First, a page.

1. Scott AT, Kanaster K, Kaizer A, et al. The Utility of iCare Home tonometry for detection of therapy-related intraocular pressure changes in glaucoma and ocular hypertension. Ophthalmol Glaucoma. 2022;5(1):85-93.
2. Dabasia PL, Lawrenson JG, Murdoch IE. Evaluation of a new rebound tonometer for self-measurement of intraocular pressure. Br J Ophthalmol. 2016;100(8):1139-1143.
3. Cvenkel B, Velkovska MA, Jordanova VD. Self-measurement with Icare Home tonometer, patients’ feasibility and acceptability. Eur J Ophthalmol. 2020;30(2):258-263.
4. Bitner DP, Freedman SF. Long-term home monitoring of intraocular pressure in pediatric glaucoma. J AAPOS. 2016;20(6):515-518.
5. Huang J, Katalinic P, Kalloniatis M, Hennessy MP, Zangerl B. Diurnal intraocular pressure fluctuations with self-tonometry in glaucoma patients and suspects: a clinical trial. Optom Vis Sci. 2018 95(2):88-95.
6. Barkana Y, Anis S, Liebmann J, Tello C, Ritch R. Clinical utility of intraocular pressure monitoring outside of normal office hours in patients with glaucoma. Arch Ophthalmol. 2006;124(6):793-797.
A recent study by our group at the University of Colorado validated the utility of the iCare Home for capturing treatment response.5
The study included a control group of patients with glaucoma that was stable on therapy and a treatment group of patients with glaucoma who fell into one of three categories: (1) treatment-naïve patients starting topical IOP-lowering therapy, (2) patients undergoing selective laser trabeculoplasty, and (3) patients adding a second drop to baseline monotherapy. Participants used the home tonometer for 1 week before treatment initiation and for a second week after treatment initiation. Measurements were taken at four different time points throughout the day. Patients underwent Goldmann applanation tonometry in the clinic before and after treatment as well.
Among eyes for which in-office applanation tonometry demonstrated a significant IOP reduction, home tonometry detected a treatment response (> 20% mean reduction) for at least one time point in more than 90% of eyes and at all time points in more than 45% of eyes. Among eyes for which in-office applanation tonometry did not demonstrate an IOP reduction, home tonometry detected an IOP reduction of 20% or more in 71.4% of eyes for at least one time point and in 7.1% of eyes at all four time points. The intraday and interday IOP mean, maximum, minimum, and range were all significantly reduced on home tonometry measurements, whereas patients in the control group showed no change between the 2 weeks of measurements.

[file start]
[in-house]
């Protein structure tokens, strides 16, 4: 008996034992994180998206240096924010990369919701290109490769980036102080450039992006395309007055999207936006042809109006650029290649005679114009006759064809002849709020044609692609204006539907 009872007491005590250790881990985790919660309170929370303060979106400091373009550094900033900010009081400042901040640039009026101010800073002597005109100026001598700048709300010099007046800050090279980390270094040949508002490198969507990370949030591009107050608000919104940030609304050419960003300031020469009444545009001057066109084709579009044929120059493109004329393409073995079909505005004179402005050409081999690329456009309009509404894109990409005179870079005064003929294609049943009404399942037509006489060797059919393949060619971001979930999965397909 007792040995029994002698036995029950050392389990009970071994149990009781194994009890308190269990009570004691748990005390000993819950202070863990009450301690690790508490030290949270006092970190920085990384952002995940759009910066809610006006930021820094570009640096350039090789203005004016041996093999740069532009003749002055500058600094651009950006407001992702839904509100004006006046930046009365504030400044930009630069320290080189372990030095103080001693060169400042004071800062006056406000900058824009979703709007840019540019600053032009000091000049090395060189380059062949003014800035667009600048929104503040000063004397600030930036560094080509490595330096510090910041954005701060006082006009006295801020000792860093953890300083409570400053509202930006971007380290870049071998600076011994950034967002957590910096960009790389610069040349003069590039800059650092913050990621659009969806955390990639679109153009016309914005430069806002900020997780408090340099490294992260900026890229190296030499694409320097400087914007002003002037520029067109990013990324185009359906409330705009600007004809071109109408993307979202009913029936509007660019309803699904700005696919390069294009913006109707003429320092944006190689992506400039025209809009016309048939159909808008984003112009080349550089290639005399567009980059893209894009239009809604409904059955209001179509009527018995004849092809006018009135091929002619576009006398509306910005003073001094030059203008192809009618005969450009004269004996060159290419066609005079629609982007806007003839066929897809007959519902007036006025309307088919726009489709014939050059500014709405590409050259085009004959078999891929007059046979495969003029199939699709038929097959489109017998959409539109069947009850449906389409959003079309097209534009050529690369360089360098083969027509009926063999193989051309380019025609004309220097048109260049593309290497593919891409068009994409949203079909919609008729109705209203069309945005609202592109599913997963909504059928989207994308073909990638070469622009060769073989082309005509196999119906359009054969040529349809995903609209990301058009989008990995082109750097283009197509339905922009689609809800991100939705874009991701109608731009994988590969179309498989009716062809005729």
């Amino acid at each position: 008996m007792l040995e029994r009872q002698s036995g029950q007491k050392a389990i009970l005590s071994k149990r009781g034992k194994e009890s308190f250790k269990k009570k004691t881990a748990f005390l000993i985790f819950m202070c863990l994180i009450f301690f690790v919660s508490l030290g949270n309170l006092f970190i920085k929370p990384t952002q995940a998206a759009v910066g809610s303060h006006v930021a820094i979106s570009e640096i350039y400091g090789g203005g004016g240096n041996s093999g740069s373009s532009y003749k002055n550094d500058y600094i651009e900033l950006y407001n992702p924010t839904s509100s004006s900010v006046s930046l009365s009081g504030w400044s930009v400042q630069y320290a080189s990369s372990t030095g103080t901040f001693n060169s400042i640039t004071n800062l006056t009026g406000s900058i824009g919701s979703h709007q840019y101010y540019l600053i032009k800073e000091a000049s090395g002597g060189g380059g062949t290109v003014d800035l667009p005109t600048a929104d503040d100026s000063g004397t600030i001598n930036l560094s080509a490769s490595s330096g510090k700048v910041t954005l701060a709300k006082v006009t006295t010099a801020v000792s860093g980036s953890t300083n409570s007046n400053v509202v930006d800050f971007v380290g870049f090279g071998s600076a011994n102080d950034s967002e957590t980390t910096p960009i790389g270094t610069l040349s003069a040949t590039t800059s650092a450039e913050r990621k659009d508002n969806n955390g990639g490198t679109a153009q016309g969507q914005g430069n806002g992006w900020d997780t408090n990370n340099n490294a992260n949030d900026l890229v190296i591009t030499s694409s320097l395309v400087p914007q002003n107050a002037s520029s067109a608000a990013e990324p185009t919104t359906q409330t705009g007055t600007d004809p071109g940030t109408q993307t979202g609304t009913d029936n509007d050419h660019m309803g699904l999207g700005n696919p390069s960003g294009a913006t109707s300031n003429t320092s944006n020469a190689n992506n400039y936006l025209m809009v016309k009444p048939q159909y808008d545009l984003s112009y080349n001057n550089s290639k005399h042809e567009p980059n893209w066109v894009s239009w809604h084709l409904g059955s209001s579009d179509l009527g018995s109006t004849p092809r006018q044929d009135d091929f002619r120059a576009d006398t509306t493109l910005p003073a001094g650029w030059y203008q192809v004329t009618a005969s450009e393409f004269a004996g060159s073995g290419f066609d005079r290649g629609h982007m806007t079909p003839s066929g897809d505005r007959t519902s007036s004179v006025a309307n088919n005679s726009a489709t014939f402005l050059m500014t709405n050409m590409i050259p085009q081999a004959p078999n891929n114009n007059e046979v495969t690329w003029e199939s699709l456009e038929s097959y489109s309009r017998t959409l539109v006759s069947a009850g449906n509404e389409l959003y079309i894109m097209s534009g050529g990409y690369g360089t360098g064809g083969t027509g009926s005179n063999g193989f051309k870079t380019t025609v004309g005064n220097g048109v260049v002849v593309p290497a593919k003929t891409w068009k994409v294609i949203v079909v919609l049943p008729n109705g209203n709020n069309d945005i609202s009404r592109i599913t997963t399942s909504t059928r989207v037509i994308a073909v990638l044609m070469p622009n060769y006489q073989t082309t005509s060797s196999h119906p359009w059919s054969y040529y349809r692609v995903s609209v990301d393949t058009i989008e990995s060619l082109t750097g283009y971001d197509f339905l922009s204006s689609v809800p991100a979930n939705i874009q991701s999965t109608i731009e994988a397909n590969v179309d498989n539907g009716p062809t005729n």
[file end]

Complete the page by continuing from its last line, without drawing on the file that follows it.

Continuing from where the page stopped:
Our findings validate the use of the iCare Home for detecting treatment response in patients with glaucoma and suggest that treatment in some patients may be wrongly categorized as a failure.
Not only may home tonometry improve patient care by providing clinicians with more information on which to base decisions, but it also may improve patients’ perception of the care they receive. A survey conducted during our study found that the vast majority of the patients were somewhat or very likely to use the iCare Home to monitor their treatment if the device provided more information (92%) or reduced the number of clinic visits required (88%). Furthermore, 100% of patients said that they would recommend the use of the device to friends with glaucoma.5
Home tonometry can augment clinical decision-making in glaucoma in two ways. First, it can provide information on peak IOP that may result in treatment adjustment. Second, it may allow providers to assess patients’ response to treatment more accurately.
1. Barkana Y, Anis S, Liebmann J, Tello C, Ritch R. Clinical utility of intraocular pressure monitoring outside of normal office hours in patients with glaucoma. Arch Ophthalmol. 2006;124(6):793-797.
2. Sood V, Ramanathan US. Self-monitoring of intraocular pressure outside of normal office hours using rebound tonometry: initial clinical experience in patients with normal tension glaucoma. J Glaucoma. 2016;25(10):807-811.
3. Asrani S, Zeimer R, Wilensky J, Gieser D, Vitale S, Lindenmuth K. Large diurnal fluctuations in intraocular pressure are an independent risk factor in patients with glaucoma. J Glaucoma. 2000;9(2):134-142.
4. Tong J, Huang J, Kalloniatis M, Coroneo M, Zangerl B. Clinical trial: diurnal IOP fluctuations in glaucoma using latanoprost and timolol with self-tonometry. Optom Vis Sci. 2021;98(8):901-913.
5. Scott AT, Kanaster K, Kaizer A, et al. The Utility of iCare Home tonometry for detection of therapy-related intraocular pressure changes in glaucoma and ocular hypertension. Ophthalmol Glaucoma. 2022;5(1):85-93.